60 Seconds With Victor Gulotta

Victor Gulotta holding a book.

Victor Gulotta, BA ’78, a literary publicist, is a collector of rare books and antiquities.

A Collection for the Books

Cotton Mather’s “Magnalia Christi Americana” (1702). A military commission signed by Queen Victoria. A mummy mask from the time of Cleopatra. These are just a few highlights from Victor Gulotta’s astonishing collection of rare books and antiquities. There are even broadsides from the early 1800s adorning the bathrooms of his Sudbury, Massachusetts, home, which he shares with wife and UB alumna, Donna Sheinberg, PhD ’88, BA ’77.

Gulotta, a literary publicist who majored in English at UB, began his career at Prometheus Books, founded by the late UB philosophy professor Paul Kurtz, where he worked with acclaimed writers like Isaac Asimov. Today, in addition to promoting authors worldwide, he collects, and often sells, books and artifacts. These include his Henry Wadsworth Longfellow collection, which Harvard University purchased in 2001. 

Why do you collect?

For me, material culture—books, letters, manuscripts, photographs, sculpture, engravings and other art forms—brings history to life. The visual and tactile experience of these objects has always been the driving force for my collecting. 

Did your UB academic background inform your collecting activities? 

Emphatically, yes! One of my professors, the poet Robert Creeley, made Walt Whitman come alive by reading his poems to us. That had such a profound effect on me that I visited Whitman’s birthplace in Huntington, New York. I wrote a paper about my experience there and included postcard views of the house and Whitman. The desire for visuals to accent my experience of reading and learning about the author’s life began here.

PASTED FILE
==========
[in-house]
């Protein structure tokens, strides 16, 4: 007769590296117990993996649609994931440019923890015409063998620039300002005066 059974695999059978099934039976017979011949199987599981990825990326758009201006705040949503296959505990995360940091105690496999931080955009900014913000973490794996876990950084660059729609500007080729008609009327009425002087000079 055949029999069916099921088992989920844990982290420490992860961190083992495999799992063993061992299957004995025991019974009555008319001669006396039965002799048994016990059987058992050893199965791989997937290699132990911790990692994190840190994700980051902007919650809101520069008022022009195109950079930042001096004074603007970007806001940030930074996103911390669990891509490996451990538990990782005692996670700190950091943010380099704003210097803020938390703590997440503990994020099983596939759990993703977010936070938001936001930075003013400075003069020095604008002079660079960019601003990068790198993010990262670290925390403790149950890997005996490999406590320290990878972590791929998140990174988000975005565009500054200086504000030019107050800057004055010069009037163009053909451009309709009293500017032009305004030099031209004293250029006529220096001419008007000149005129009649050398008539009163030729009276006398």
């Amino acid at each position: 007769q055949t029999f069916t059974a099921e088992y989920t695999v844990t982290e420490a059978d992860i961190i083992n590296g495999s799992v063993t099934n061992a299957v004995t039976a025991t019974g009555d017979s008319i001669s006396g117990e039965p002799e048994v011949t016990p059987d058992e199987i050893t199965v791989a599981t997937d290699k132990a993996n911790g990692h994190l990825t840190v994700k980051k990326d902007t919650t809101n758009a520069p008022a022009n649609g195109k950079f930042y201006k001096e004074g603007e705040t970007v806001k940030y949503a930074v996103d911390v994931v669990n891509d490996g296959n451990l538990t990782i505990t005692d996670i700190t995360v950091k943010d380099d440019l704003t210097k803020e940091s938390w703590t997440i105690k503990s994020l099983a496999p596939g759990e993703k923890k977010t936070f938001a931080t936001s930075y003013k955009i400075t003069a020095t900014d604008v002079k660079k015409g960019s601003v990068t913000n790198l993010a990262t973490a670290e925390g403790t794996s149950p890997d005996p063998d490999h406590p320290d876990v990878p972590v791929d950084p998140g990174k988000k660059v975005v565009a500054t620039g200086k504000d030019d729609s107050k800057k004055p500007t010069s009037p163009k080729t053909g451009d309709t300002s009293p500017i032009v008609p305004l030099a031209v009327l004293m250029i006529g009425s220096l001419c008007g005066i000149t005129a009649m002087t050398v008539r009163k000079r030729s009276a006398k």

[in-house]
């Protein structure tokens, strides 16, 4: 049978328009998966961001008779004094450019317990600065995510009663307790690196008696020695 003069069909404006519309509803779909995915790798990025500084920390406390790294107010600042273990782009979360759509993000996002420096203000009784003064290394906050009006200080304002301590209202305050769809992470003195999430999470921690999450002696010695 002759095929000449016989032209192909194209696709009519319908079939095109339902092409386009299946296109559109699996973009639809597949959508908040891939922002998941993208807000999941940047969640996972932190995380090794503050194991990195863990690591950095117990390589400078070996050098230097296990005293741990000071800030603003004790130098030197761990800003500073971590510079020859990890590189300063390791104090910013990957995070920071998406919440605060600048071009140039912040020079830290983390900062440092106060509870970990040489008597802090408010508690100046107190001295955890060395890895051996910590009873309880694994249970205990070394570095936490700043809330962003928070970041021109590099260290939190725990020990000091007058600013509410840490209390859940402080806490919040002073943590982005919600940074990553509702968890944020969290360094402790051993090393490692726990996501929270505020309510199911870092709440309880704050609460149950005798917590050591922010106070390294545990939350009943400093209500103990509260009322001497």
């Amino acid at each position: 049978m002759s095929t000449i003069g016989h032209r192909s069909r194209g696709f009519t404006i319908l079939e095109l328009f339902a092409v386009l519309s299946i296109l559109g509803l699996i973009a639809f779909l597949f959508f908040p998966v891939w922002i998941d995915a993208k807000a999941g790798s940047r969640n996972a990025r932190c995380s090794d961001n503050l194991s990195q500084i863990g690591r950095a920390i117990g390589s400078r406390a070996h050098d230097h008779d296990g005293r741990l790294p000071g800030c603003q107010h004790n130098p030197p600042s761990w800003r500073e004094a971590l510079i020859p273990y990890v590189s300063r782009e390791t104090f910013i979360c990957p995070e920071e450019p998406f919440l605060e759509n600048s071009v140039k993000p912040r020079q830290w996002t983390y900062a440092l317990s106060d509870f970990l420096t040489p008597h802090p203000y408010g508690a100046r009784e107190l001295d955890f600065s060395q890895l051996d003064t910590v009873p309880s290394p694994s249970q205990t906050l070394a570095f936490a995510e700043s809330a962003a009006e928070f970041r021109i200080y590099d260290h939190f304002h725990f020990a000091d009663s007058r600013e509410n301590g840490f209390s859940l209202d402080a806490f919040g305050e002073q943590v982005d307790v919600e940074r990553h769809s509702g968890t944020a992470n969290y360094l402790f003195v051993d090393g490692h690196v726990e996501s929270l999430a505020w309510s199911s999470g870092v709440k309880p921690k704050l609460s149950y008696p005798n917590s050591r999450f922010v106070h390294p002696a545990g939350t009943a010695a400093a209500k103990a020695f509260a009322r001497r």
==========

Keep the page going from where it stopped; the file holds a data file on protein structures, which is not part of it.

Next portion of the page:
How did you branch out from books to art and antiquities?

I was visiting a rare book dealer and picked up a 2,000-year-old marble memorial tablet. It spoke to me and I thought, “OK, I guess I’m going in a new direction now!” I began collecting urns and drinking vessels from the 4th-century B.C. Then, cuneiform, hieroglyphics and pictograms. So, I started with 19th-century books, and kept going back in time, and thought, “I’m going to be collecting cave art soon!” 

How do you know when it’s time to let a collection go?

There’s a saturation point, when I feel I’ve fully explored an author’s life, and had such a great time, but know I’m ready to move on. For the past decade, I’ve focused on collecting Puritan and Pilgrim documents signed by important officials, like the Salem witch trial judges. These are very rare—and I think underappreciated and undervalued. I want to institutionalize this collection because I’ve reached the saturation point and it’s been frustrating collecting, as these pieces rarely come on the market. 

Do you have advice for others who want to begin collecting? 

Be mindful when making purchases. You should break even or, hopefully, make money, if you sell your collection. Read as much as you can about your subject—literary history, bibliography, auction records—so you can make informed decisions. When you collect antiquities, be careful. There’s so much looting and so many forgeries. You always have to check the provenance. But, first and foremost, collect what you love because it gives you pleasure.